Self-efficacy

After I split up with my husband and found myself to be a single mom solely responsible for a boy that had just turned one, I couldn’t help but reflect on where I had gone wrong. I constantly thought about how I could have made the mistake of marrying someone who couldn’t go the distance and take the final, irrevocable step into adulthood. While there were indications along the way that my husband was more of a dreamer than a finisher, it never occurred to me that he would be incapable of stepping into the role of father, caregiver, and provider.

Hiking around a desolate lake on Vancouver Island months later, as I ascended and descended the rugged terrain that was quietly in bloom with the promise of spring, I silently reflected on my new lover and his potential. And, in that moment, it occurred to me that while some people have many obvious talents, skills, and aptitudes, it is the rare person who has a strong sense of self-efficacy.

When I ran this thought by my cousin, she asked me what I meant by this. In trying to disentangle the jumble of my thoughts, I explained that, for me, it meant not only the ability to dream in Technicolor but the ability to believe that you can and, if you choose to engage, that you will effect the outcome you dream.

As I warmed up to my explanation, I asked her why it is that there are people like Jim Carey, who believe so strongly in the future that they want for themselves, that they are able to write a check to themselves for $20 million dollars, knowing, with certainty, that they will one day be able to cash it. Or, on a smaller scale, the infinite number of people who set a life vision or goal for themselves, and systematically go about accomplishing it, regardless of the setbacks that they encounter along the way.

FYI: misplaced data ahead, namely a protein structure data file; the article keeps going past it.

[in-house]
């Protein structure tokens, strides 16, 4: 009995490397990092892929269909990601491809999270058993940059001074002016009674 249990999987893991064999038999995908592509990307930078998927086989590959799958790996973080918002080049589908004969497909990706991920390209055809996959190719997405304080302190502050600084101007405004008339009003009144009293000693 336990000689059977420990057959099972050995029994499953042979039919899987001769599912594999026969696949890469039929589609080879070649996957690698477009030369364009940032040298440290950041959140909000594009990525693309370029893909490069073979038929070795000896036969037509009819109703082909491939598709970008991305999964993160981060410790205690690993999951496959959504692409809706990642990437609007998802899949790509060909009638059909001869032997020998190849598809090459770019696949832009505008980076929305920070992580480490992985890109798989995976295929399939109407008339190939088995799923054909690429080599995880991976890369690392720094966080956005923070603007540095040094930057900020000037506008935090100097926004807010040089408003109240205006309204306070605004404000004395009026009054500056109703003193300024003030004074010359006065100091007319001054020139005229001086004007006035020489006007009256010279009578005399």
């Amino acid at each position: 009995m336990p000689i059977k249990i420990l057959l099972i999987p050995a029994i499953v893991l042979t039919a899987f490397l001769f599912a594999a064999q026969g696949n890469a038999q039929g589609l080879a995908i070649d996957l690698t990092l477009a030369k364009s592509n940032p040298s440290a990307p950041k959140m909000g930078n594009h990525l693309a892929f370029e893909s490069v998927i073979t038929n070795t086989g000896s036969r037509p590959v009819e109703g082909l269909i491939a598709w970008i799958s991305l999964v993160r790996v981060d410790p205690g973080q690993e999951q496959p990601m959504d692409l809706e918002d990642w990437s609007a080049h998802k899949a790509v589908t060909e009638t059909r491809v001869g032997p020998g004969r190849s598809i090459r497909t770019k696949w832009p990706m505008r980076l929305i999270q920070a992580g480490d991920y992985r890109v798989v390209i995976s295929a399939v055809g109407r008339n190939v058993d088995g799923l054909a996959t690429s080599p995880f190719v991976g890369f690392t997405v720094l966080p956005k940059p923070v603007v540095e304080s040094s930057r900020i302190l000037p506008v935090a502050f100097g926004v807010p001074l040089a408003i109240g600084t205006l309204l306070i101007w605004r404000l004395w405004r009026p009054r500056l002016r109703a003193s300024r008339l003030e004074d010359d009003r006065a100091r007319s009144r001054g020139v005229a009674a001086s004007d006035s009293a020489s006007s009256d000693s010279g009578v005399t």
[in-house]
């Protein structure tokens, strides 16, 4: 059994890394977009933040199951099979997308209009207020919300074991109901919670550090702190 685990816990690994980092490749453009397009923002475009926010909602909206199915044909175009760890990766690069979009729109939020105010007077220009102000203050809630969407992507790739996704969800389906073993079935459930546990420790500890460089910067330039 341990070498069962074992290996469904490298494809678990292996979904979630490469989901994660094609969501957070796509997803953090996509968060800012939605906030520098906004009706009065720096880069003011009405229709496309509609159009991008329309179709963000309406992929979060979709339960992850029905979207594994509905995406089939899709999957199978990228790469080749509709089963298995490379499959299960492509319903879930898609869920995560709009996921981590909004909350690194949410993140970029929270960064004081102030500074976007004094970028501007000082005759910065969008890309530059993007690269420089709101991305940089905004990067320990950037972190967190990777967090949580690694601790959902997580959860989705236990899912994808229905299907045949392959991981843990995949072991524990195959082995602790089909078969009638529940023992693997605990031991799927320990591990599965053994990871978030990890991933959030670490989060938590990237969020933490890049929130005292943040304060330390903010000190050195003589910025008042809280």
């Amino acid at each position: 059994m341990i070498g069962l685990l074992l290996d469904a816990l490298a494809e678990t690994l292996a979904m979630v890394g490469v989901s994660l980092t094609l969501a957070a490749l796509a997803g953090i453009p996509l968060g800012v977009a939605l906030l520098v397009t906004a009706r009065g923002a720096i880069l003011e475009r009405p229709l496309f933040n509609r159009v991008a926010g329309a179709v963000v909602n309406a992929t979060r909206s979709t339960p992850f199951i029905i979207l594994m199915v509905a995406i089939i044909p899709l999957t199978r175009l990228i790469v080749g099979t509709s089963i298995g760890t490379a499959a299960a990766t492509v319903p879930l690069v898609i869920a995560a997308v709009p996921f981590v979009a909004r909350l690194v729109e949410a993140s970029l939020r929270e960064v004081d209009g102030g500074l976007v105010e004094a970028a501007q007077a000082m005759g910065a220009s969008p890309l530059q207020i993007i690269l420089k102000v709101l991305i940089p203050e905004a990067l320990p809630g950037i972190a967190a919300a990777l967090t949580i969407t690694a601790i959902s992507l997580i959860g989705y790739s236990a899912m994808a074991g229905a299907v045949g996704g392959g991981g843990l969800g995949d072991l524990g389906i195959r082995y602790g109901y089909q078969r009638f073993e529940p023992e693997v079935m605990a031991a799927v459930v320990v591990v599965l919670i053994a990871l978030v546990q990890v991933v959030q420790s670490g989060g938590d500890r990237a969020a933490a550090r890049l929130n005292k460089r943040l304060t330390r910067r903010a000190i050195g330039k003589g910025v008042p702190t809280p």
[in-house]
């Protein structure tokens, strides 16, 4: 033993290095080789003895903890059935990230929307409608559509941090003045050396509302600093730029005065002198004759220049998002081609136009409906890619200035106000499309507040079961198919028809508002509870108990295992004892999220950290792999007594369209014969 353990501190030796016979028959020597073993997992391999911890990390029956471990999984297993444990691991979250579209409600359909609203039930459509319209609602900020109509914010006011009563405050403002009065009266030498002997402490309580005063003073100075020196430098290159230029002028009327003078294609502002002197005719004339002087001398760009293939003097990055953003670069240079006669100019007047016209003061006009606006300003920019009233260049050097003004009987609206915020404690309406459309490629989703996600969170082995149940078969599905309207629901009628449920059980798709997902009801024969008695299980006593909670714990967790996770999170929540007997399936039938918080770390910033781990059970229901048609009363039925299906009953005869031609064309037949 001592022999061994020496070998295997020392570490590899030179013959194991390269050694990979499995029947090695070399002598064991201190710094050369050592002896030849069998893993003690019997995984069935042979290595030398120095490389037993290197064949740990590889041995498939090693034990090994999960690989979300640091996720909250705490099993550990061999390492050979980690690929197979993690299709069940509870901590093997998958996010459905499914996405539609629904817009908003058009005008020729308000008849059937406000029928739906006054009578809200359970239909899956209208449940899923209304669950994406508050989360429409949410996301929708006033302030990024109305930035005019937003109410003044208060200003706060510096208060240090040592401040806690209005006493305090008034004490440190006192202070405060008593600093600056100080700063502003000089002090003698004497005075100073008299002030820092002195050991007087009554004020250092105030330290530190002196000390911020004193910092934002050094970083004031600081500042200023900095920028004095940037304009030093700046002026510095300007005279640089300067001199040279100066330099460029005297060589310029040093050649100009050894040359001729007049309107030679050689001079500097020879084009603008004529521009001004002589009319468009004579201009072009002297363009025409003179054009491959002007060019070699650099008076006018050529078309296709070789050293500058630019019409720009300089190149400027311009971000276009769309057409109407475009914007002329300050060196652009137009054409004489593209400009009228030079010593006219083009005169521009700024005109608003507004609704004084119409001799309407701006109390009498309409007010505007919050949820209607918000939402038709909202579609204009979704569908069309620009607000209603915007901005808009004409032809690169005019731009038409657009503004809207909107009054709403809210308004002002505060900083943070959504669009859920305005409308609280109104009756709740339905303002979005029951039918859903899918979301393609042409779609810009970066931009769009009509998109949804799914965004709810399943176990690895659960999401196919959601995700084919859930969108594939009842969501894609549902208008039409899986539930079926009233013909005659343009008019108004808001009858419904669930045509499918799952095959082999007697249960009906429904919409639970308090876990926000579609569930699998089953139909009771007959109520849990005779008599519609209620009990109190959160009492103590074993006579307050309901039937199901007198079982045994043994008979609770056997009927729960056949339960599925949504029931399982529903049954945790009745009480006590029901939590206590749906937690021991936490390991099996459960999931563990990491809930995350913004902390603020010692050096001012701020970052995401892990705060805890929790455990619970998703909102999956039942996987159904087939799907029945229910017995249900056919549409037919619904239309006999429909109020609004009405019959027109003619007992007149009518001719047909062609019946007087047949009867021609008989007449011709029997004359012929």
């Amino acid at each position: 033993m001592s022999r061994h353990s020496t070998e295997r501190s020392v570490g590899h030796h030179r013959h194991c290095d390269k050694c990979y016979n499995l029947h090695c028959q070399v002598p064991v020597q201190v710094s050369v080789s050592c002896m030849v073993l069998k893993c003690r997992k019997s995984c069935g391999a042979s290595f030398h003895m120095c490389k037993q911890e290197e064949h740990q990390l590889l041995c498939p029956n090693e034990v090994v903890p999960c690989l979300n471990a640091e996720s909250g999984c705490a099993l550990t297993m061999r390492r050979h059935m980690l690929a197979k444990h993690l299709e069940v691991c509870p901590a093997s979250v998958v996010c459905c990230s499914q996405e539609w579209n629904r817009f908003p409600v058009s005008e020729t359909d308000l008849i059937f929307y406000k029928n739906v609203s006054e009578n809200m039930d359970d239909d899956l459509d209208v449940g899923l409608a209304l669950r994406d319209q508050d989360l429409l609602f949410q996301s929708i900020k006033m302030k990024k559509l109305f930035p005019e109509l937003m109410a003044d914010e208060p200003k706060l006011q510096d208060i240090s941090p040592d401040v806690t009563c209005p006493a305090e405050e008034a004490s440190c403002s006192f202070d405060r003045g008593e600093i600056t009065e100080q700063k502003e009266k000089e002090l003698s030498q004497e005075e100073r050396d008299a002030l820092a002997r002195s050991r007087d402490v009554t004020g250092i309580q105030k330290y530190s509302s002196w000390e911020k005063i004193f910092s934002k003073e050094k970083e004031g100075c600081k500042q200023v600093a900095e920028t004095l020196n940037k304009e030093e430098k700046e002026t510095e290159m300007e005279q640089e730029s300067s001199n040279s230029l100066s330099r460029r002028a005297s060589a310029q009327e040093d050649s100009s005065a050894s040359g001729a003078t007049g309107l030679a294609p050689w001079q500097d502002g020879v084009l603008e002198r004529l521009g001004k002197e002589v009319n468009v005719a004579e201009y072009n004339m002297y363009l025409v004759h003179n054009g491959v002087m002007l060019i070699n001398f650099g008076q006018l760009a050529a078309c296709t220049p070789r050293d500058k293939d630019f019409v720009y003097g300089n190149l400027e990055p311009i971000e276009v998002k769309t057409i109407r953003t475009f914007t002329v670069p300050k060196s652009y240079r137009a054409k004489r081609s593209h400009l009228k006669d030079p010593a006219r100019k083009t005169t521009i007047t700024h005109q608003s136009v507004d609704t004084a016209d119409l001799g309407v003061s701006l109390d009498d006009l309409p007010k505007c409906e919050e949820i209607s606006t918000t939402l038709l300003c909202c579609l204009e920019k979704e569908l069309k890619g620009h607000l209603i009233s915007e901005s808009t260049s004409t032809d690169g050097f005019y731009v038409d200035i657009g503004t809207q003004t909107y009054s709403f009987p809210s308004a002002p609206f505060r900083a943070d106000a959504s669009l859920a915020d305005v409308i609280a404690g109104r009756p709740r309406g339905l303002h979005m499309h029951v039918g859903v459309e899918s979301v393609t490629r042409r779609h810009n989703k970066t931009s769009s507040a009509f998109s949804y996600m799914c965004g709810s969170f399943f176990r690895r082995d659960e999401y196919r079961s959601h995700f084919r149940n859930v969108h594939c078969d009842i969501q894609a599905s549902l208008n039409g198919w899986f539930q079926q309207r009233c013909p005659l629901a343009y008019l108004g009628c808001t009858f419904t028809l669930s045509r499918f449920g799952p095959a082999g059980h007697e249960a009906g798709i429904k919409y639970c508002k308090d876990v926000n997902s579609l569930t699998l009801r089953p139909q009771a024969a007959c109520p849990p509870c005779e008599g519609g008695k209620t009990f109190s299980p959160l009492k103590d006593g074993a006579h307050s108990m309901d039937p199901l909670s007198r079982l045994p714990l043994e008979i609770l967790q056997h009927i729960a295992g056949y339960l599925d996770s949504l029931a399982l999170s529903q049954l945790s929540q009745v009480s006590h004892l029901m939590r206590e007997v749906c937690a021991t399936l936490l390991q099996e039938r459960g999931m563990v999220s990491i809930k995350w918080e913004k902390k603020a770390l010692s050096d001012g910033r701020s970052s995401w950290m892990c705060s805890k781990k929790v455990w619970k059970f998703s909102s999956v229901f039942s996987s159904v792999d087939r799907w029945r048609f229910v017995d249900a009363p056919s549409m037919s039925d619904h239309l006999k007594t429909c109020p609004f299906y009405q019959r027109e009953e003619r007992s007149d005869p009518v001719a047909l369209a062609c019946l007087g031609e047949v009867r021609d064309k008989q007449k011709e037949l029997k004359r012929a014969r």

I believe that what makes these people different is their ability to envision a future world that they, themselves, want to live in and place the full power of their intention behind their unique set of energies, creativity, and human potential to make it happen.

Although I myself came from a uniquely bizarre family constellation, often exposed to and forced to deal with uncomfortable and inappropriate situations from a young age onwards, the one thing that I never doubted was my ability to accomplish something that I resolutely set my mind to. My parents were always firmly in my corner, believing in me and my power to create whatever I could envision. As a parent, I believe that if I can pass this sense of control over one’s destiny on to my son, I will leave him an important and long-lasting legacy, enabling him to embrace the beauty of the present while tapping into his talents, develop himself, and create the Technicolor world in which he wants to live.